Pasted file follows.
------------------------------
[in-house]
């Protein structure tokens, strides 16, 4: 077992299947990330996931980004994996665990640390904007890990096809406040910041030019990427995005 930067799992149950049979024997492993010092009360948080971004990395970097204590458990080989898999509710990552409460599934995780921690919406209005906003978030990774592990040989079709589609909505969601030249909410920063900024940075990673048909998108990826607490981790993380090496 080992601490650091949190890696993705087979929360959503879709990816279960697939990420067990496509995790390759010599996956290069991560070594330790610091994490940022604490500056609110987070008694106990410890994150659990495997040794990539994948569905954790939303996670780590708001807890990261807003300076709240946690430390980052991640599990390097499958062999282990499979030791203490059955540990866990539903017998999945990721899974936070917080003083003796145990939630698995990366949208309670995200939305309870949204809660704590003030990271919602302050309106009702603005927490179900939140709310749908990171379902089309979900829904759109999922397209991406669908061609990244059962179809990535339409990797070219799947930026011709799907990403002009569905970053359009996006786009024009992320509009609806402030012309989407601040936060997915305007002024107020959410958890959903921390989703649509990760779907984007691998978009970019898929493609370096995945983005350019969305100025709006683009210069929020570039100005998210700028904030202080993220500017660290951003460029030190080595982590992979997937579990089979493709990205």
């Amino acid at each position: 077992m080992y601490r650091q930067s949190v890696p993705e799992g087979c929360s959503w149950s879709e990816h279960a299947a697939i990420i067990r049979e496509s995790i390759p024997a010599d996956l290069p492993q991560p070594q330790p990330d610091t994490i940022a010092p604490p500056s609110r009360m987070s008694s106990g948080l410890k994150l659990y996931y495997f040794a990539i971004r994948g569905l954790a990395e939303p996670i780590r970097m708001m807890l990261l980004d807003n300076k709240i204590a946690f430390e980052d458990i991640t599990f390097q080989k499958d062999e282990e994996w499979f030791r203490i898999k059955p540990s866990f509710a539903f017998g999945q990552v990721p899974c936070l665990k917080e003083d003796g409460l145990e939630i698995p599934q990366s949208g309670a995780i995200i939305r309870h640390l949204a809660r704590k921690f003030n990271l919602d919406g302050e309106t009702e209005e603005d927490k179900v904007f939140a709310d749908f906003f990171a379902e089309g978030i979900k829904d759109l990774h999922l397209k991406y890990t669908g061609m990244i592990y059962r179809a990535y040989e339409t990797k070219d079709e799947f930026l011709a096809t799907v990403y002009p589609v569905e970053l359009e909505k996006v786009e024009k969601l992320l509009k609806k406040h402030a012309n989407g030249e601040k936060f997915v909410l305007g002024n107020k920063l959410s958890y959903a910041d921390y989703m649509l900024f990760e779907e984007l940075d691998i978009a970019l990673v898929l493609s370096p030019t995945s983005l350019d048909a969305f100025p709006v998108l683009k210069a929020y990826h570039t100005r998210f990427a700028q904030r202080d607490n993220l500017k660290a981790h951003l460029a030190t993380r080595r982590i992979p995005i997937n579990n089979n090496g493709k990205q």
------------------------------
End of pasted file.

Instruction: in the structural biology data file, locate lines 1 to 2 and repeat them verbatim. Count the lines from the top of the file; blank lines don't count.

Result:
[in-house]
């Protein structure tokens, strides 16, 4: 077992299947990330996931980004994996665990640390904007890990096809406040910041030019990427995005 930067799992149950049979024997492993010092009360948080971004990395970097204590458990080989898999509710990552409460599934995780921690919406209005906003978030990774592990040989079709589609909505969601030249909410920063900024940075990673048909998108990826607490981790993380090496 080992601490650091949190890696993705087979929360959503879709990816279960697939990420067990496509995790390759010599996956290069991560070594330790610091994490940022604490500056609110987070008694106990410890994150659990495997040794990539994948569905954790939303996670780590708001807890990261807003300076709240946690430390980052991640599990390097499958062999282990499979030791203490059955540990866990539903017998999945990721899974936070917080003083003796145990939630698995990366949208309670995200939305309870949204809660704590003030990271919602302050309106009702603005927490179900939140709310749908990171379902089309979900829904759109999922397209991406669908061609990244059962179809990535339409990797070219799947930026011709799907990403002009569905970053359009996006786009024009992320509009609806402030012309989407601040936060997915305007002024107020959410958890959903921390989703649509990760779907984007691998978009970019898929493609370096995945983005350019969305100025709006683009210069929020570039100005998210700028904030202080993220500017660290951003460029030190080595982590992979997937579990089979493709990205």